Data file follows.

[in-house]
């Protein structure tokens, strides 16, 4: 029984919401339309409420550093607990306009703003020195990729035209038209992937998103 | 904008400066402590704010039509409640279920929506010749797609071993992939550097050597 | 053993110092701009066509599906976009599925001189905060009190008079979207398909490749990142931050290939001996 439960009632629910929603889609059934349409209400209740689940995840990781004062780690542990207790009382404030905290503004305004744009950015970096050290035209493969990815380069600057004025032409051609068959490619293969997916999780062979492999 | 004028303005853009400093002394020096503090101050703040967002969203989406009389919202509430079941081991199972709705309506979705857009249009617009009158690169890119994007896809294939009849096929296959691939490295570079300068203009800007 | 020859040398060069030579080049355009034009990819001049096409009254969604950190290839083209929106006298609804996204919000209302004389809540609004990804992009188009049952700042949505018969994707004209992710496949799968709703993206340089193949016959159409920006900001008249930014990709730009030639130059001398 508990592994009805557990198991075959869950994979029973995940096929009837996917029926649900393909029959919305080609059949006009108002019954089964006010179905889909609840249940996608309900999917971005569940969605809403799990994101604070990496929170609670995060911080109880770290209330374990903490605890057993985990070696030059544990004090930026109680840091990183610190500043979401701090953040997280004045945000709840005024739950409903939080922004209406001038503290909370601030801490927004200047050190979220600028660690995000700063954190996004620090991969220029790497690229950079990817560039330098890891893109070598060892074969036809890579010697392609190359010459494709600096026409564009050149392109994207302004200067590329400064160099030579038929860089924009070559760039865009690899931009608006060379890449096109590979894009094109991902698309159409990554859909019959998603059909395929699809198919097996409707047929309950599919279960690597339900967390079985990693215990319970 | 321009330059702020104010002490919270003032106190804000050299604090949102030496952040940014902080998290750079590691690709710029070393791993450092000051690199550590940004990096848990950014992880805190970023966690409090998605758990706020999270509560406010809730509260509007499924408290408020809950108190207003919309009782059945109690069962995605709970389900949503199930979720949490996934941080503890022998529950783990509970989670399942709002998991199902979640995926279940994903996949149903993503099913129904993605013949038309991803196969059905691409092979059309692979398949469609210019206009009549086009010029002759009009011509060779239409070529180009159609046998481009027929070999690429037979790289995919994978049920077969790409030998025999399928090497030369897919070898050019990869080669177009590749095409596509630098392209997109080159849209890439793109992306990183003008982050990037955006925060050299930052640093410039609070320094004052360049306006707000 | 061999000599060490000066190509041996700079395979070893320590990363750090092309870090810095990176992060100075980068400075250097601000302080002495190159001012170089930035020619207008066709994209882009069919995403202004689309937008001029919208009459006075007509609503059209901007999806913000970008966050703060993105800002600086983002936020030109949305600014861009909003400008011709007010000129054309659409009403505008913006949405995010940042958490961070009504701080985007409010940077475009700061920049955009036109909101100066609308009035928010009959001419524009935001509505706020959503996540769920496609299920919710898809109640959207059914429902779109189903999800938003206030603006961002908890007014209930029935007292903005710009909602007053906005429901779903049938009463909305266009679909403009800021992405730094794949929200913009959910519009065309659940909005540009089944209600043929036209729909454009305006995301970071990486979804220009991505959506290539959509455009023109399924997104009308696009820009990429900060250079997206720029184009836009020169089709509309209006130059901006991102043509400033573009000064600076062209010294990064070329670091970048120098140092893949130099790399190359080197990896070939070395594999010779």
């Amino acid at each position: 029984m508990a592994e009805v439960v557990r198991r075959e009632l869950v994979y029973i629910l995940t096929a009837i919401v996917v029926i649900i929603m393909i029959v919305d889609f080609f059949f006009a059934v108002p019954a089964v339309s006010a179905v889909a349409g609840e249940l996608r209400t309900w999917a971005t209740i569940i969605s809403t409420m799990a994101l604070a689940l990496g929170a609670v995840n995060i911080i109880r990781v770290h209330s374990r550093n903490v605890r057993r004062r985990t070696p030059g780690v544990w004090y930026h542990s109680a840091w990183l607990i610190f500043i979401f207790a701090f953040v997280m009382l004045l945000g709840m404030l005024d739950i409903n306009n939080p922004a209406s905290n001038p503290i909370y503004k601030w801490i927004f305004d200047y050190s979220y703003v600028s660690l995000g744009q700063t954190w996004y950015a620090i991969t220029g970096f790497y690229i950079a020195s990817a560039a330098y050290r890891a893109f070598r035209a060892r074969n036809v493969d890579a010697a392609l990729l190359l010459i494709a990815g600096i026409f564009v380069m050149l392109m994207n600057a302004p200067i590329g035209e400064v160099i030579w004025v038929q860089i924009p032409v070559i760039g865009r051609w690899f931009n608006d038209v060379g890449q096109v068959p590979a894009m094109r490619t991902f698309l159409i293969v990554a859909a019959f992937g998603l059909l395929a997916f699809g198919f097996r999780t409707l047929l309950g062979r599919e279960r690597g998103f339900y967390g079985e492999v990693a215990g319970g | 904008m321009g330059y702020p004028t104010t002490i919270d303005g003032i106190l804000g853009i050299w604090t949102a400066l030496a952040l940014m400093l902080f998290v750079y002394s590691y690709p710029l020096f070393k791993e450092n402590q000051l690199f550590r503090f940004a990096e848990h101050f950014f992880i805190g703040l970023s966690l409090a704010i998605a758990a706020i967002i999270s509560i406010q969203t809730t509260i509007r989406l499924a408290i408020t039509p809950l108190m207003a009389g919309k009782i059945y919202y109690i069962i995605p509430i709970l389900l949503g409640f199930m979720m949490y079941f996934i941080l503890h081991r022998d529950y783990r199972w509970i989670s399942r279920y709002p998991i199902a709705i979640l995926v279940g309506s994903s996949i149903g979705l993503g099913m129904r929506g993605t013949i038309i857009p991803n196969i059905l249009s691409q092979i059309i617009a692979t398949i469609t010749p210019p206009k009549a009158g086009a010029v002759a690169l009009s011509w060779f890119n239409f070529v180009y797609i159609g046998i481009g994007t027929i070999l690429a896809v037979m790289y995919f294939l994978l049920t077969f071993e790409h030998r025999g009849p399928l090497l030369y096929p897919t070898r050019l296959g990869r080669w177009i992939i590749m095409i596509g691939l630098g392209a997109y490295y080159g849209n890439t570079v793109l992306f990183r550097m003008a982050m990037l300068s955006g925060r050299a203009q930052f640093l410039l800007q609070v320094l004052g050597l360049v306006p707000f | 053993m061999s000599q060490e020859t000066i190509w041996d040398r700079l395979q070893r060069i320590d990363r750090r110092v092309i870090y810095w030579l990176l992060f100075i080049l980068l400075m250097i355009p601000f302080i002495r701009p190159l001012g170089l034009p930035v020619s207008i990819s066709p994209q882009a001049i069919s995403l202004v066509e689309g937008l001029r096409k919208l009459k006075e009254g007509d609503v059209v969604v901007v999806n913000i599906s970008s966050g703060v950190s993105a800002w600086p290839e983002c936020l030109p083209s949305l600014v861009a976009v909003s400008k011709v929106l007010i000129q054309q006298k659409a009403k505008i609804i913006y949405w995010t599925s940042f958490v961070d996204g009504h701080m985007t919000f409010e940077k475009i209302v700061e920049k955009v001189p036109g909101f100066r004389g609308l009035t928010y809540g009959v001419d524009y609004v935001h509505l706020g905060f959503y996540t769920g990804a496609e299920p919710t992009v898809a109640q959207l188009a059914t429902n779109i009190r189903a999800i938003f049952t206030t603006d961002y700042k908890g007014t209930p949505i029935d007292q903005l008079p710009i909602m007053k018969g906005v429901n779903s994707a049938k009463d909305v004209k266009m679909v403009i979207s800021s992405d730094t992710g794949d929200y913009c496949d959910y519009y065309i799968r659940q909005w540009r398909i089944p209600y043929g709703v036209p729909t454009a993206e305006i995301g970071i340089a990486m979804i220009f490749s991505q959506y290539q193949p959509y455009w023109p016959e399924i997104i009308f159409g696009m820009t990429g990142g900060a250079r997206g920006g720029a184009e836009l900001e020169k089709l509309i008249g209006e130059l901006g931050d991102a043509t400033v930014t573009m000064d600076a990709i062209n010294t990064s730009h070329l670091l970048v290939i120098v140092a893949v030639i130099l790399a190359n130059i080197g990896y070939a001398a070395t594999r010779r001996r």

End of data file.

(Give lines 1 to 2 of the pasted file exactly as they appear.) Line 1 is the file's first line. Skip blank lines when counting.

[in-house]
């Protein structure tokens, strides 16, 4: 029984919401339309409420550093607990306009703003020195990729035209038209992937998103 | 904008400066402590704010039509409640279920929506010749797609071993992939550097050597 | 053993110092701009066509599906976009599925001189905060009190008079979207398909490749990142931050290939001996 439960009632629910929603889609059934349409209400209740689940995840990781004062780690542990207790009382404030905290503004305004744009950015970096050290035209493969990815380069600057004025032409051609068959490619293969997916999780062979492999 | 004028303005853009400093002394020096503090101050703040967002969203989406009389919202509430079941081991199972709705309506979705857009249009617009009158690169890119994007896809294939009849096929296959691939490295570079300068203009800007 | 020859040398060069030579080049355009034009990819001049096409009254969604950190290839083209929106006298609804996204919000209302004389809540609004990804992009188009049952700042949505018969994707004209992710496949799968709703993206340089193949016959159409920006900001008249930014990709730009030639130059001398 508990592994009805557990198991075959869950994979029973995940096929009837996917029926649900393909029959919305080609059949006009108002019954089964006010179905889909609840249940996608309900999917971005569940969605809403799990994101604070990496929170609670995060911080109880770290209330374990903490605890057993985990070696030059544990004090930026109680840091990183610190500043979401701090953040997280004045945000709840005024739950409903939080922004209406001038503290909370601030801490927004200047050190979220600028660690995000700063954190996004620090991969220029790497690229950079990817560039330098890891893109070598060892074969036809890579010697392609190359010459494709600096026409564009050149392109994207302004200067590329400064160099030579038929860089924009070559760039865009690899931009608006060379890449096109590979894009094109991902698309159409990554859909019959998603059909395929699809198919097996409707047929309950599919279960690597339900967390079985990693215990319970 | 321009330059702020104010002490919270003032106190804000050299604090949102030496952040940014902080998290750079590691690709710029070393791993450092000051690199550590940004990096848990950014992880805190970023966690409090998605758990706020999270509560406010809730509260509007499924408290408020809950108190207003919309009782059945109690069962995605709970389900949503199930979720949490996934941080503890022998529950783990509970989670399942709002998991199902979640995926279940994903996949149903993503099913129904993605013949038309991803196969059905691409092979059309692979398949469609210019206009009549086009010029002759009009011509060779239409070529180009159609046998481009027929070999690429037979790289995919994978049920077969790409030998025999399928090497030369897919070898050019990869080669177009590749095409596509630098392209997109080159849209890439793109992306990183003008982050990037955006925060050299930052640093410039609070320094004052360049306006707000 | 061999000599060490000066190509041996700079395979070893320590990363750090092309870090810095990176992060100075980068400075250097601000302080002495190159001012170089930035020619207008066709994209882009069919995403202004689309937008001029919208009459006075007509609503059209901007999806913000970008966050703060993105800002600086983002936020030109949305600014861009909003400008011709007010000129054309659409009403505008913006949405995010940042958490961070009504701080985007409010940077475009700061920049955009036109909101100066609308009035928010009959001419524009935001509505706020959503996540769920496609299920919710898809109640959207059914429902779109189903999800938003206030603006961002908890007014209930029935007292903005710009909602007053906005429901779903049938009463909305266009679909403009800021992405730094794949929200913009959910519009065309659940909005540009089944209600043929036209729909454009305006995301970071990486979804220009991505959506290539959509455009023109399924997104009308696009820009990429900060250079997206720029184009836009020169089709509309209006130059901006991102043509400033573009000064600076062209010294990064070329670091970048120098140092893949130099790399190359080197990896070939070395594999010779």